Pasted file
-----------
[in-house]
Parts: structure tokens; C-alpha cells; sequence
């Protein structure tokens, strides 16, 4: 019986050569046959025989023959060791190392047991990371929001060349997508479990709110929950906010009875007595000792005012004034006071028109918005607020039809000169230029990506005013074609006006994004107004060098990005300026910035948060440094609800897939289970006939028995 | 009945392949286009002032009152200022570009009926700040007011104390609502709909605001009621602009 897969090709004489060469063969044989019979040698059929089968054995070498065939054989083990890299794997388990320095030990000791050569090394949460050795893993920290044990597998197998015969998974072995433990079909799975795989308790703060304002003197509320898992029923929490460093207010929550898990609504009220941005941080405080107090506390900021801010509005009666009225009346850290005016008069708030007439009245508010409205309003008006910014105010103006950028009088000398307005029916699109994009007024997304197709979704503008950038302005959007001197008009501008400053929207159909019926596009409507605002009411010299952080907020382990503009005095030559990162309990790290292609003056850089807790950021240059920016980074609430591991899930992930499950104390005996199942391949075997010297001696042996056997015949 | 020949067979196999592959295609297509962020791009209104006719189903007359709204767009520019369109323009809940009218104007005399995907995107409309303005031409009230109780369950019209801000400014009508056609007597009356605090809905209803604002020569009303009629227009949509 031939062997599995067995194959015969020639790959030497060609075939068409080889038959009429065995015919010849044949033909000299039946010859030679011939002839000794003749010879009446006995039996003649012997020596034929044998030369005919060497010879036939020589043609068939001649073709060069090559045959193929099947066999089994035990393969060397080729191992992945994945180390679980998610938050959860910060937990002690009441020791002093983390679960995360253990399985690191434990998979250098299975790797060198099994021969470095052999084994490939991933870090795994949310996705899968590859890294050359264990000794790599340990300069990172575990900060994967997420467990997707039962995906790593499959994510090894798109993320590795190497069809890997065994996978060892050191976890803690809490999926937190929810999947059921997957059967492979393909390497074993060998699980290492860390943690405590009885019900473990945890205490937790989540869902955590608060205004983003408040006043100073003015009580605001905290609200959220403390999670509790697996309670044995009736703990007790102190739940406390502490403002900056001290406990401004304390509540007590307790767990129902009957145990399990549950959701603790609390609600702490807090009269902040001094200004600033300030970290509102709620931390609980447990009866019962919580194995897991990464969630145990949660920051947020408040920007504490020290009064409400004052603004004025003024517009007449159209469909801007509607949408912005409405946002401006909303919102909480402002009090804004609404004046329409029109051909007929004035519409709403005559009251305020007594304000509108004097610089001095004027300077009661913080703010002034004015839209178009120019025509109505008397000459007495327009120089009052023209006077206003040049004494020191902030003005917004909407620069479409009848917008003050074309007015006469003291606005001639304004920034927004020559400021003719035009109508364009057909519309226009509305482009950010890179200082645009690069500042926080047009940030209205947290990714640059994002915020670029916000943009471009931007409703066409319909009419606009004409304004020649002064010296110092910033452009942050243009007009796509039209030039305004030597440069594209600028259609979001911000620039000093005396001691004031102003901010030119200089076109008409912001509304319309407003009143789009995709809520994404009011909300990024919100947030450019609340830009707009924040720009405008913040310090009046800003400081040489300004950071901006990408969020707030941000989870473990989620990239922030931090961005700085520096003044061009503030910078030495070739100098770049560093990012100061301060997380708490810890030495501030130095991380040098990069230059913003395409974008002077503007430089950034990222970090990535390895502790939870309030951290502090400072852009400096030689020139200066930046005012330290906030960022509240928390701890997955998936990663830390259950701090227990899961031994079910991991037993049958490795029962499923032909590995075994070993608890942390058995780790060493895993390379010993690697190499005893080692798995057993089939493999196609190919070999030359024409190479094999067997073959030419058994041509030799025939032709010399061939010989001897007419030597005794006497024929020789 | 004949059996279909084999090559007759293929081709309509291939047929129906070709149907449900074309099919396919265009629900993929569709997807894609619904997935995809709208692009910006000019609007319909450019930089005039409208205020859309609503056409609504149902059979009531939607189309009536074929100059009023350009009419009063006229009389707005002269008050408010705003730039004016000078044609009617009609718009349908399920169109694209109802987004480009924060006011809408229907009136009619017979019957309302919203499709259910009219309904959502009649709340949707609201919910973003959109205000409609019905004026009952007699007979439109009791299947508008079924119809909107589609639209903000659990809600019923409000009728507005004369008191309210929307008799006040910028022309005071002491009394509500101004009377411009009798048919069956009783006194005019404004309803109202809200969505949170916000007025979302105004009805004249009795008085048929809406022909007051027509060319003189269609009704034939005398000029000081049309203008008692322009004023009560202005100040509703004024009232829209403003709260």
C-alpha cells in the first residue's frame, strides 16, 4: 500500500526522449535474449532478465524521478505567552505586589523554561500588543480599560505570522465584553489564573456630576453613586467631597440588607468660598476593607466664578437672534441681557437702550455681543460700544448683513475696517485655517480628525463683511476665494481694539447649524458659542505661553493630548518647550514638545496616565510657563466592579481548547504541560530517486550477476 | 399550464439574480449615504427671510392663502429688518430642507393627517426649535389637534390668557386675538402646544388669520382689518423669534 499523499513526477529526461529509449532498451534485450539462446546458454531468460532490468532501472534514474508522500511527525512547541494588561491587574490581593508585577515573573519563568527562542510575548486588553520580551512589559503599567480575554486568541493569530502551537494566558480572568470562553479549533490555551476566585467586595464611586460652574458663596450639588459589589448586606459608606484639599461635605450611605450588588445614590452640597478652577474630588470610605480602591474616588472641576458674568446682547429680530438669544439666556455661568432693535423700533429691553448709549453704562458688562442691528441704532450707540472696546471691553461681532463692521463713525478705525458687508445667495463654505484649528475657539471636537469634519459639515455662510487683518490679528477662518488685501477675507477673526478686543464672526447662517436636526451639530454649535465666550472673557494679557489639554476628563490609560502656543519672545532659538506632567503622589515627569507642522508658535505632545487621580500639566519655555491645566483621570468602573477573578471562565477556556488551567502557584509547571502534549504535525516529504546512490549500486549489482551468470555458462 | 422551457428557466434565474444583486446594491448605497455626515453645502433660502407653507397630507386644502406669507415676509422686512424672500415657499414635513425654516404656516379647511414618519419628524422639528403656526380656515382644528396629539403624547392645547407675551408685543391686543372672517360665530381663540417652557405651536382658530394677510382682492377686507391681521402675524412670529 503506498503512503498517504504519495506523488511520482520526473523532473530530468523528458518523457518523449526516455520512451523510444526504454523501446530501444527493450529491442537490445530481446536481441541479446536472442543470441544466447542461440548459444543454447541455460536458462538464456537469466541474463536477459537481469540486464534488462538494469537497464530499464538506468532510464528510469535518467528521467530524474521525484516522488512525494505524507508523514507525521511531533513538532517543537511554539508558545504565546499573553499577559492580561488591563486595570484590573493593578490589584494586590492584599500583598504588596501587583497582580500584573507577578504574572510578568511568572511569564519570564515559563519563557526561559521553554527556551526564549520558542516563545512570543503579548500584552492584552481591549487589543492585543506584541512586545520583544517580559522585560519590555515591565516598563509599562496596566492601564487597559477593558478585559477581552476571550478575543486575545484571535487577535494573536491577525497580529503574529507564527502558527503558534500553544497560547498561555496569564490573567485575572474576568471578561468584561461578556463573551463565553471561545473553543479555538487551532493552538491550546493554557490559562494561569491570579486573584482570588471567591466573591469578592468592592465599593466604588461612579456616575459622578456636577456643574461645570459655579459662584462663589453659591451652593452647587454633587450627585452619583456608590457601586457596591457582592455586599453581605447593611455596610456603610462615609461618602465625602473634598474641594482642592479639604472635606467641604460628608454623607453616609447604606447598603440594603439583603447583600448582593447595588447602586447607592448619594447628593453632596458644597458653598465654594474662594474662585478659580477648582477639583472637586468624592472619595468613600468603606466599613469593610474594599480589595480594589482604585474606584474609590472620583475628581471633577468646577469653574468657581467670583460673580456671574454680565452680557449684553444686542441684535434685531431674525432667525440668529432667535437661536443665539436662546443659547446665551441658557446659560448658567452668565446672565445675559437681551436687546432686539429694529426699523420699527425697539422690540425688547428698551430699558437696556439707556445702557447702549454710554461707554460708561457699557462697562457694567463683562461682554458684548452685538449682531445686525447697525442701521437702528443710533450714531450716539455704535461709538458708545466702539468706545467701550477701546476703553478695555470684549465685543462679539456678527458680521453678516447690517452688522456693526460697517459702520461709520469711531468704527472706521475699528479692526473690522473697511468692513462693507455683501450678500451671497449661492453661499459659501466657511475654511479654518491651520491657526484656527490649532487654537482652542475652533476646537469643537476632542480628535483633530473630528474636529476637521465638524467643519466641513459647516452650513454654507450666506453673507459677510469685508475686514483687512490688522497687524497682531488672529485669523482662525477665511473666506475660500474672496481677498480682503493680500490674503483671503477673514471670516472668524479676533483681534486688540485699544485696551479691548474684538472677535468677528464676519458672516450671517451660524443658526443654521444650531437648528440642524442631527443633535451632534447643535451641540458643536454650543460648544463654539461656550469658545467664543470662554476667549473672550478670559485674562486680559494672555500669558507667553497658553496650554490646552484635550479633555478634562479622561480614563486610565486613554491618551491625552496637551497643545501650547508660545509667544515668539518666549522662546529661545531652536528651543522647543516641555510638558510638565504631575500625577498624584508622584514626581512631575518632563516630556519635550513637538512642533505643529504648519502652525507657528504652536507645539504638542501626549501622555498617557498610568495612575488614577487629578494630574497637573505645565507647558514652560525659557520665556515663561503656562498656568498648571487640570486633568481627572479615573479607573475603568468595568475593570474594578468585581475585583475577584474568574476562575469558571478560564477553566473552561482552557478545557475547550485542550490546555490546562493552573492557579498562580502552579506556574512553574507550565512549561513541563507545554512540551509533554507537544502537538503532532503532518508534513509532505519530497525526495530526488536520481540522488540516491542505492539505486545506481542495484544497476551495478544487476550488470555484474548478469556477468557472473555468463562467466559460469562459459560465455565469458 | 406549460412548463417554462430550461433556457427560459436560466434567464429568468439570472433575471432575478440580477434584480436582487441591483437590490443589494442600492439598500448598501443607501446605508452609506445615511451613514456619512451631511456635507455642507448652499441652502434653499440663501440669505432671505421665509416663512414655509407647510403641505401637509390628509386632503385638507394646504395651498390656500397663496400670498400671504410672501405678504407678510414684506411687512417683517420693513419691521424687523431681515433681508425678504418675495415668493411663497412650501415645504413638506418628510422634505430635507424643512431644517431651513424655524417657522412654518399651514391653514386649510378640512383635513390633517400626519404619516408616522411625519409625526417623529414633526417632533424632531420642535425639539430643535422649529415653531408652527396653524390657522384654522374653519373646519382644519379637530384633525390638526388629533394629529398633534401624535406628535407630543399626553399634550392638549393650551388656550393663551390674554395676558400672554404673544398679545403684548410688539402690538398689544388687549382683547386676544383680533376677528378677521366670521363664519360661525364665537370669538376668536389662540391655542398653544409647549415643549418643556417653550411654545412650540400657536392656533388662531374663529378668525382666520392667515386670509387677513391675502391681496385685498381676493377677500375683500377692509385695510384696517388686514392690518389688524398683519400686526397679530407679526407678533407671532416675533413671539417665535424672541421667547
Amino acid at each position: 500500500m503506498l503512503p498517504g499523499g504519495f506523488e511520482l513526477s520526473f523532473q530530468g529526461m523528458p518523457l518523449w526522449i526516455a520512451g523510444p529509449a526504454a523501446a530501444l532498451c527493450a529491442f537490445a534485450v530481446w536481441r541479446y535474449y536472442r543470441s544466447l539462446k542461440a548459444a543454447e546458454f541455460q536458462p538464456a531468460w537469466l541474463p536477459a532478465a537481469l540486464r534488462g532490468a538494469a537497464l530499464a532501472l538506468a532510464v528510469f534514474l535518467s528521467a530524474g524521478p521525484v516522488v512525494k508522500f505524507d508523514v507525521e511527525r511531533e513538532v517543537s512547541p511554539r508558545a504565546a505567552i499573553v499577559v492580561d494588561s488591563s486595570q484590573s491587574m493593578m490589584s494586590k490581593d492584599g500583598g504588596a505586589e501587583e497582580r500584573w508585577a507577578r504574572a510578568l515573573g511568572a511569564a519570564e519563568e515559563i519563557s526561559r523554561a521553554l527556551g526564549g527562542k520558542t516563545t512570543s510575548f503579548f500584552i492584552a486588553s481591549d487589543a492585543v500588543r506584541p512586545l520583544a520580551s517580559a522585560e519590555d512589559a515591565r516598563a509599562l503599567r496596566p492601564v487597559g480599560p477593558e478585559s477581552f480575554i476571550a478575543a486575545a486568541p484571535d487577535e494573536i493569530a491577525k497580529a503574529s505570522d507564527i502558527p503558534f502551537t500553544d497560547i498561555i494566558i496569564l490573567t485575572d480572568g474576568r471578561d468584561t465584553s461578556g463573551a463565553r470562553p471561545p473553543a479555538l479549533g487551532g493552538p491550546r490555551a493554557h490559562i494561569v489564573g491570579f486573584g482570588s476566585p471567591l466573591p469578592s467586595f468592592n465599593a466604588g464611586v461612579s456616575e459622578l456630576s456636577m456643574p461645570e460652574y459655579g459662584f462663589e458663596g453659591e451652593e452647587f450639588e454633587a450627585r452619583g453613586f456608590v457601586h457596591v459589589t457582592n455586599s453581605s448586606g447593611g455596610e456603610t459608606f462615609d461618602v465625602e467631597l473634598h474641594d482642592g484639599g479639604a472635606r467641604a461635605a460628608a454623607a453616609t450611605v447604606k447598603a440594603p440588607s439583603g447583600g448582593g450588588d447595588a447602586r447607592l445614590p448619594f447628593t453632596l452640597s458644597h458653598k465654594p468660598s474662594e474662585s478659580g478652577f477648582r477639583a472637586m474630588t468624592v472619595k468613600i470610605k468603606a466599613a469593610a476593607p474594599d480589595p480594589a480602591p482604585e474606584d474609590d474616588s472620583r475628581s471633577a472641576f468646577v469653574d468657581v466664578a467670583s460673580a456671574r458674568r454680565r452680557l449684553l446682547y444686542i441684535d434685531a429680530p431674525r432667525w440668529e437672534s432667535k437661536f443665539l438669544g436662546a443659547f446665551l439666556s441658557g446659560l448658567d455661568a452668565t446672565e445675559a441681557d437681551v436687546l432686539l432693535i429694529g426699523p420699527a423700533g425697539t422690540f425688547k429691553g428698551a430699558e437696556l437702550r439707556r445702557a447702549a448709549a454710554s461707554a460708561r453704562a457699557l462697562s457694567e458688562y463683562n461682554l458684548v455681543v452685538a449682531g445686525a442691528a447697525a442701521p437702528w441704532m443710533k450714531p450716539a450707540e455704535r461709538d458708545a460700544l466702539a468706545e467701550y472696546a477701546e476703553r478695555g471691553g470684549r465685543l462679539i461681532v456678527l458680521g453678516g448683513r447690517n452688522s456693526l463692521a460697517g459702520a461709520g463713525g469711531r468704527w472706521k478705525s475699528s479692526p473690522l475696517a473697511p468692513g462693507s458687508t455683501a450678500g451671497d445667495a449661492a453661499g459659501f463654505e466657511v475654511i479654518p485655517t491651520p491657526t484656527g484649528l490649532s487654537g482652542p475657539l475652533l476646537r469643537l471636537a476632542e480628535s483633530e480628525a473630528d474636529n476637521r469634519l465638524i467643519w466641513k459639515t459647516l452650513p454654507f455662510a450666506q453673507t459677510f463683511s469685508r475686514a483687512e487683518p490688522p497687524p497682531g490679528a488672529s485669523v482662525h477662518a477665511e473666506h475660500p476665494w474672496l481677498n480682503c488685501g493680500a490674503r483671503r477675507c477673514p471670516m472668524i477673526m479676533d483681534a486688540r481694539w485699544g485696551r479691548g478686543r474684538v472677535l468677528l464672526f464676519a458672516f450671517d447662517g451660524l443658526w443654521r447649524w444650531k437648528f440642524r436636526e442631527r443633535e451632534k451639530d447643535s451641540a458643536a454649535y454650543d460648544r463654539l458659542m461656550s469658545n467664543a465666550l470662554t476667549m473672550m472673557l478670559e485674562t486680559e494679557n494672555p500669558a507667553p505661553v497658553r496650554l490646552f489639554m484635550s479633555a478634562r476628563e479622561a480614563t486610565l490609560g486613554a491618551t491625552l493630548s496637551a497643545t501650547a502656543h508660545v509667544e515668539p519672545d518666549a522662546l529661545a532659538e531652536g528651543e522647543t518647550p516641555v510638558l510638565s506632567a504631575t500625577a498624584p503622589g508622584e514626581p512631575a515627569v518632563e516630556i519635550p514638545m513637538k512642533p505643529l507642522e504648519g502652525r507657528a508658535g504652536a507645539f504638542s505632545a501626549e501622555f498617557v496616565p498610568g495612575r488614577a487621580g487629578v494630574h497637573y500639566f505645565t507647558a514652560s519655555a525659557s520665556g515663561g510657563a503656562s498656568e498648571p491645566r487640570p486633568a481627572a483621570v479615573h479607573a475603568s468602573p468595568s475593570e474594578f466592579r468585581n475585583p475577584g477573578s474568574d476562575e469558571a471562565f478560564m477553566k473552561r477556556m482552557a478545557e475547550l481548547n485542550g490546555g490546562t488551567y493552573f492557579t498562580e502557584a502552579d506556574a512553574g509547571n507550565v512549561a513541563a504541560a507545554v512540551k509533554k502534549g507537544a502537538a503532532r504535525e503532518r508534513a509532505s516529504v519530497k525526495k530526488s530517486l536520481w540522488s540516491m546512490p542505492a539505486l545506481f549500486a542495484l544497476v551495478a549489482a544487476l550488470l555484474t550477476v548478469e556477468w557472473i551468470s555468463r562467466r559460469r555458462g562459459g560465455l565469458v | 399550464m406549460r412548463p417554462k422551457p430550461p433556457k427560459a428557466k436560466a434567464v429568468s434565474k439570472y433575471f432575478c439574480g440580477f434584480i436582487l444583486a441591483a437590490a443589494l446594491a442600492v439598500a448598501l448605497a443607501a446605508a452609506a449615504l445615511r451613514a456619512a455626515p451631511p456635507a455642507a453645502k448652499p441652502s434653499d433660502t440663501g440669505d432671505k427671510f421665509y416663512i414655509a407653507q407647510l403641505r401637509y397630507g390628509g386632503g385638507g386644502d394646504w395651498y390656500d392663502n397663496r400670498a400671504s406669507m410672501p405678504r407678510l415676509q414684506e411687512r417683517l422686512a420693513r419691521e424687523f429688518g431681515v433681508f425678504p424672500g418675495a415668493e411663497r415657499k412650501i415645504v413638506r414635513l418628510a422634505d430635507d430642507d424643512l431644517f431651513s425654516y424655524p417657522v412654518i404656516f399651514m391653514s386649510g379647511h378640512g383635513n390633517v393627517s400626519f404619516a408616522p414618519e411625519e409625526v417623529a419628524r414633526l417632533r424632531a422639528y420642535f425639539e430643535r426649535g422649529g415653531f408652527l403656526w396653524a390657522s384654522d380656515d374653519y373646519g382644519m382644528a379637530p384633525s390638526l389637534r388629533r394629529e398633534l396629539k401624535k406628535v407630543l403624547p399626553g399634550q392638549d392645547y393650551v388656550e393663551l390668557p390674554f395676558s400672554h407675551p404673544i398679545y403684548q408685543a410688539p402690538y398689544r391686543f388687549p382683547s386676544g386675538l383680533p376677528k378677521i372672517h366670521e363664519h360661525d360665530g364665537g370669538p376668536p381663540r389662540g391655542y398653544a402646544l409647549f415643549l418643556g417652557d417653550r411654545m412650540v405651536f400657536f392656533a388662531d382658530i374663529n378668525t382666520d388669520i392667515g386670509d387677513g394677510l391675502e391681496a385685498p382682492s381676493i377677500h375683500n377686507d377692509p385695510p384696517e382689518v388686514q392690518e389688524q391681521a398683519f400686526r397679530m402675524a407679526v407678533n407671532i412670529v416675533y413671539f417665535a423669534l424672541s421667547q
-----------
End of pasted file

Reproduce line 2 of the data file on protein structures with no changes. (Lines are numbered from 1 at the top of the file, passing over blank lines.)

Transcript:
Parts: structure tokens; C-alpha cells; sequence